NYPD shifts gears in COVID-19 pandemic to focus on subway homelessness

traffic safety
Police officers from 63rd Precinct at Brooklyn along Utica Avenue on April 29, 2020. (Photo by Todd Maisel)

As the number of police officers reporting sick continues to drop to more manageable levels, the NYPD is changing its focus to the transit system and enforcing social distancing in a time of COVID-19 associated issues.

Just 7.7% of the NYPD uniformed workforce called out sick Wednesday; several weeks ago, that rate was up to near 20% because of the coronavirus pandemic. To date, 4,959 NYPD members have tested positive for COVID-19, and 3,958 of them have returned to work after their recovery.

According to police, 745 uniformed members and 219 civilian employees remain absent after being diagnosed with the illness. To date, 37 NYPD members have died from complications of coronavirus.

Police Commissioner Dermot Shea said during a Thursday morning on Fox5 Good Day New York that his department will be focusing efforts to remove homeless people from the transit system after Governor Andrew Cuomo blasted the city for failing to assure rider safety.

In addition, Shea said there was a spike in robberies on the trains, both associated with homeless people, but also with teen packs who have been preying on the few riders, including essential workers that have been using the trains to get to their jobs. Arrests have been made in connection with these robberies.

Commissioner Dermot Shea spoke on Good Day New York.

Crime on the subways for one week was up 90%, even though ridership is down, according to Governor Andrew Cuomo.

“If we let the homeless stay on trains we are not helping the homeless, we are endangering their lives and others,”  Cuomo said Wednesday.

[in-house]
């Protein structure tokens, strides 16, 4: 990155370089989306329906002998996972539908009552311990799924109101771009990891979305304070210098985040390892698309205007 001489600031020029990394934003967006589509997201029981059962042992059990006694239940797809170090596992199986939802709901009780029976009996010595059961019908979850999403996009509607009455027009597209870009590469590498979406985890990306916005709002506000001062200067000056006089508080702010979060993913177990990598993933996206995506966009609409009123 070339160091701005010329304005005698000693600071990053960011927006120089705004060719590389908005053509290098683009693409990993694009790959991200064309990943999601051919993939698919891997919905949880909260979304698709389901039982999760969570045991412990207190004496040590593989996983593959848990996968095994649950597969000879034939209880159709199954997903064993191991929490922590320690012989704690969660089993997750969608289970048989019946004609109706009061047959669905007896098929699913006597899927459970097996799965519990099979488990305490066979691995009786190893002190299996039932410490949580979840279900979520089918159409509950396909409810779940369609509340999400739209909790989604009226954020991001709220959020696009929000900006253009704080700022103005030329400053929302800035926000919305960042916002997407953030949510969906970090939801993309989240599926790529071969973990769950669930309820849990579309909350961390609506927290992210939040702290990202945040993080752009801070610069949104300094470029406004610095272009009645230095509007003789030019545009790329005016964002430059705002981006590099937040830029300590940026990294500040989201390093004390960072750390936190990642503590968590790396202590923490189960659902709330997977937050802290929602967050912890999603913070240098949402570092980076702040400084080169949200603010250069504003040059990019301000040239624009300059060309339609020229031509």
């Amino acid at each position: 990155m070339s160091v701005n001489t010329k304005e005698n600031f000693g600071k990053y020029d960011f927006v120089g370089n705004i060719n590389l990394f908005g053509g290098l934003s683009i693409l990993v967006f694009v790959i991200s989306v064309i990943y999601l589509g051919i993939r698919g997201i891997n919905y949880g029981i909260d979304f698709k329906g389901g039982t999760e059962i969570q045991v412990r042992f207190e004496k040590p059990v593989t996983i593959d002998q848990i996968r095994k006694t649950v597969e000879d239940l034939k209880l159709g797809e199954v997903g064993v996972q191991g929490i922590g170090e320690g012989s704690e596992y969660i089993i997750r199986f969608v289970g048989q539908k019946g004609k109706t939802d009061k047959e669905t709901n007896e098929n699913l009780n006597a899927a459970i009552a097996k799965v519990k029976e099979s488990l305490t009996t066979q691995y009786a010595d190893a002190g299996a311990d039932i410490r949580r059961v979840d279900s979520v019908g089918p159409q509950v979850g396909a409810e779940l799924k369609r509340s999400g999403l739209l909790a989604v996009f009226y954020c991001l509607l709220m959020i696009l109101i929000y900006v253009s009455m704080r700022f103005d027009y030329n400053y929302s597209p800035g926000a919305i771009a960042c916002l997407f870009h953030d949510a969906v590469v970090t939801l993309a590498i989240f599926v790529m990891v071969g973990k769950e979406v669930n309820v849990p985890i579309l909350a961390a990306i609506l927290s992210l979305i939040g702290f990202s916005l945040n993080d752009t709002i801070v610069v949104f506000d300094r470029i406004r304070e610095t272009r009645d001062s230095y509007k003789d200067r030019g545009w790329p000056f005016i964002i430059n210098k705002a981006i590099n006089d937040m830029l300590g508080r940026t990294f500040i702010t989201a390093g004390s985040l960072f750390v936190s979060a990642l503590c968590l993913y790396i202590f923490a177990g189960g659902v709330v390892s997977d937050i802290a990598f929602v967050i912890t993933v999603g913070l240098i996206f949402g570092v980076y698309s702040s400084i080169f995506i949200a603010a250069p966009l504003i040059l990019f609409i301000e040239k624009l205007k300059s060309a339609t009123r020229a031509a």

Shea admitted there has been a problem and the NYPD was taking action to curb the one-week spike in crime and homelessness on the subways that has resulted in arson, inappropriate sexual behavior and human waste in the stations.

“We are equally concerned,” Shea said.  “Crime has gone down dramatically, but it was up last week with robberies in transit – some of them are the homeless, some are kids arrested doing robberies.”

He said the homeless problem goes beyond the crime element and how to work with the homeless to discourage them from making their homes in the transit system.

“The homeless often don’t want to go to shelters they’d rather ride subways or be in streets,” Shea said. “We have been routinely ejecting them from the system – 60-70 a week. We don’t eject for being homeless, we want to get them help – they are people in crisis.”

Shea said they are working closely with the MTA and homeless outreach who he admits are “shocked at number of homeless.” This past week, he said there were 180 ejections a day. 

“The scope of what we are seeing during this pandemic, there is no ridership – down 95 percent, so this is opportunistic,” Shea said. “We are working with the MTA and coming up with solutions that will work best with everyone, including policing the end of the lines – make it a little less comfortable for them and we are starting to see some progress. We want New Yorkers to have confidence that the system will be clean and safe and goof for everyone.”

Shea also took backlash for the response to a Tuesday funeral of a revered rabbi in Williamsburg, where more than 2,000 people failed to social distance. He and the mayor visited the site after the chaotic funeral.

The commissioner said the department is not targeting specific communities and “we try to be fair to all New Yorkers during this new normal.”

“The last thing you want to do is issue summonses and do enforcement at religious observances – it’s the last thing we want to happen,” Shea said. “People must be accountable for their own actions. We knew this was going to happen – we received notification at 3:30 – every New Yorker knows we didn’t approve, but we knew it would happen. There is a difference between planning and approving. Assemblages just can’t happen and won’t happen.

Shea added, “We understand the mourning and loss of life and we are concerned about our own force, the losses in our department and that’s first and foremost on my mind.”

More than 2000 people jammed streets in Williamsburg for the funeral of a 73-year-old rabbi who apparently died of COVID-19. (Photo by Todd Maisel)

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